Recent Lessons In Marketing to Millennials

Here at Ypulse, we understand the complexities of marketing to Millennials, and are constantly on the lookout for brands who are getting it right. Here are some recent lessons in marketing to Millennials from campaigns that both resonated and fell flat with the generation.  






1. Bloomberg Businessweek “Gets You Ahead”

Businessweek pokes fun at Millennials living with their parents.

Recently Bloomberg Businessweek embarked on a campaign to get younger subscribers by targeting the almost 23 million 18-34-year-olds living at home with their parents, and encouraging those parents to tell them to get the hell out. Siblings, significant others, friends and other relatives are also invited to participate in the campaign to shame childhood home-dwelling Gen Ys. One of the “colorful” ecards available to send contains the message, “You’re a drain on this economy, sweetie pie.” Another tells the young recipient, “We’re not ashamed of you, but we’re getting there.” The problem with the campaign is twofold. First, it plays on a stereotype of Millennials as lazy and free-riding without considering the reality that they are struggling to find jobs and might just be working hard to try to work towards standing on their own two feet. We often tell brands that they need to understand how Millennials see themselves in order to speak to them authentically. They do not see themselves as “house barnacles” when they are sending out resumes by the hundred, and impending student loan payments are keeping them up at night. The second misstep here is the assumption that Millennials’ parents resent their presence. As our own Jake Katz told Adweek, “Where they missed the mark is pitching it as, you guys are annoying mom and dad by being at home. That's not the case. Mom and dad are not…


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Millennial News Feed

Quote of the Day: “It wouldn’t be Thanksgiving without my cousins' annoying kids running in front of the TV.” –Male, 30, MA

Watch your back Instagram. Flipagram’s rise, and its partnership with music labels, could make it the next big sharing platform to watch. The app reached 30 million monthly users after one year, hitting the milestone faster than Facebook and Snapchat before it. Because music can be added to the 30-second photo videos users make, it has set itself apart from competitors Vine and Instagram, and the number of flips made on the platform rose 165% in the last year. (Forbes)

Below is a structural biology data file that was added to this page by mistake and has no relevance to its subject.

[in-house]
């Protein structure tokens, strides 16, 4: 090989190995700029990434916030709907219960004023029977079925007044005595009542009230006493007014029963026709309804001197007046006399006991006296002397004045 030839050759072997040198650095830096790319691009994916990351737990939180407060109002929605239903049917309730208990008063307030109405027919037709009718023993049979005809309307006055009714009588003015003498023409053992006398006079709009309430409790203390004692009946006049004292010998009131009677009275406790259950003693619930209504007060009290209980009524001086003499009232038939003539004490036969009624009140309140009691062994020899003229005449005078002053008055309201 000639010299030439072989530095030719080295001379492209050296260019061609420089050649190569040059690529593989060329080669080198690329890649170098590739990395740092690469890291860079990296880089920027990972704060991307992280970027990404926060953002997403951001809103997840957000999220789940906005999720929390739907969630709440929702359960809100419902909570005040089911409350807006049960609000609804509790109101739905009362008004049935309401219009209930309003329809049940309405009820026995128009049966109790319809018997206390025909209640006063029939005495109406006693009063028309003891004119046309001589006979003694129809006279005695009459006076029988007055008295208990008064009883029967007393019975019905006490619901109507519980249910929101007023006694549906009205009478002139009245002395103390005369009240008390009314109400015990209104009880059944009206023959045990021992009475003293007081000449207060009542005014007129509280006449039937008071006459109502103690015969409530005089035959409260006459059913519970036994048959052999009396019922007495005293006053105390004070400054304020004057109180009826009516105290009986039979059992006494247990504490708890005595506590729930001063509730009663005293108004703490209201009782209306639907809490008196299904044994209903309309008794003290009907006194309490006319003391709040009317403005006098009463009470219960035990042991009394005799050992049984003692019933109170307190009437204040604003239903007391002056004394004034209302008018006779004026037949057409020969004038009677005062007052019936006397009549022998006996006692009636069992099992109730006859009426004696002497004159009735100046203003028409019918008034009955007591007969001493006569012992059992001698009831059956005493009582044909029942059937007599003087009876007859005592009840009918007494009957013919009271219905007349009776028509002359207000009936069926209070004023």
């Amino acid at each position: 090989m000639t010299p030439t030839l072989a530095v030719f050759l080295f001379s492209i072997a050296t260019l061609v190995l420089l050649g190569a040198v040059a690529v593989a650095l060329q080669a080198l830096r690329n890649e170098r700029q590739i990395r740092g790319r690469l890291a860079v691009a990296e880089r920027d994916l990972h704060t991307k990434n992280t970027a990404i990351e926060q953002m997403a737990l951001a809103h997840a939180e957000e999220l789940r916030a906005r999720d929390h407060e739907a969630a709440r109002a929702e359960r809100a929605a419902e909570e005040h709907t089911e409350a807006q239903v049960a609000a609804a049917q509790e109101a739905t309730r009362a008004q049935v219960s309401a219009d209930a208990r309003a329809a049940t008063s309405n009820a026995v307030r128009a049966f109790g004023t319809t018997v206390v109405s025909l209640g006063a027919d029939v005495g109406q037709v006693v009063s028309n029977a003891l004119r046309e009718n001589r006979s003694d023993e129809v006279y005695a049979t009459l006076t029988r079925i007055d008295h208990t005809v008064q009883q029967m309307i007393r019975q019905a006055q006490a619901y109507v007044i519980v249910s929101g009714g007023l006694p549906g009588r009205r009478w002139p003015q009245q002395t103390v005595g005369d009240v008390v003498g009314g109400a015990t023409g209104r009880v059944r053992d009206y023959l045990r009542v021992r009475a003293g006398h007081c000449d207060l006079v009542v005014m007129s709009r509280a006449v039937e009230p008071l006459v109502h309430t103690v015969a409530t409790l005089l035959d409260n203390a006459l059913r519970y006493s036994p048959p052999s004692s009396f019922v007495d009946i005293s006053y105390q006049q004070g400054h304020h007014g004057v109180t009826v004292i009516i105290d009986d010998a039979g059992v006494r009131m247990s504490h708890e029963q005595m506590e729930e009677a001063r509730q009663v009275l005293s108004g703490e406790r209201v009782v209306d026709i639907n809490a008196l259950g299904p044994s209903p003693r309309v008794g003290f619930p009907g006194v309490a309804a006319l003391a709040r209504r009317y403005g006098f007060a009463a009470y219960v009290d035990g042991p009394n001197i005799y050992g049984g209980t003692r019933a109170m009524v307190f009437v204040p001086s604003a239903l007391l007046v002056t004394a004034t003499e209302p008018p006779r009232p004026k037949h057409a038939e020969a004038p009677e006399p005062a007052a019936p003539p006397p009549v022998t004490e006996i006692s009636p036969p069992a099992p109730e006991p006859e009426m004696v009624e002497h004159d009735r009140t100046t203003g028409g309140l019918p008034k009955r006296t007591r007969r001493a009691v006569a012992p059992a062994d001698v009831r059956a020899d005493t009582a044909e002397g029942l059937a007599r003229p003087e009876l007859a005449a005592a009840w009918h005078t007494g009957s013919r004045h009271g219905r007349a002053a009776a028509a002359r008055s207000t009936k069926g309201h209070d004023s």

The final film of The Hunger Games franchise is in theatres, ending a wildly successful run at the box office. The movies weren’t considered a sure thing, but became a “runaway smash” because they perfectly matched Millennials’ mindset, becoming “an all-purpose metaphor for life as a young person in the post-recession era.” The theory is that because books debuted just as the recession was beginning, the dark tone and cutthroat storyline aligned with their experiences. (We happen to agree.) (Vox

Millennials continue to think more positively about technology than other generations. According to a 2015 poll, Millennials are more likely than Xers and Boomers to think tech helps them to learn new skills, has a positive impact on their relationships with friends, and allows them to live life the way they want. More than half of Millennials believe that technology positively effects their happiness, compared to 42% of Xers, and 30% of Boomers. (MediaPost)

Millennials might be less traditionally religious than older generations, but they are just as spiritual. While fewer Millennials say religion is very important, attend weekly religious services, or pray every day than Xers, Boomers, and Silents, they are equally likely to think about the meaning and purpose of life, and feel a sense of gratitude or thankfulness each week. (Pew Research)

Advertisements on YouTube Kids are getting the app into some trouble. Ads for junk food regularly appear on the platform “in the form of funny contests and animated stories,” and two complaints have been filed calling for an investigation of food marketers, videos programmers, and Google. The complaints argue that food companies have not lived up to their promises to keep junk food marketing off the app. (NYTimes)

Quote of the Day: "It wouldn’t be Thanksgiving without my brother suggesting we don't celebrate and just order pizza.” -Male, 15, GA

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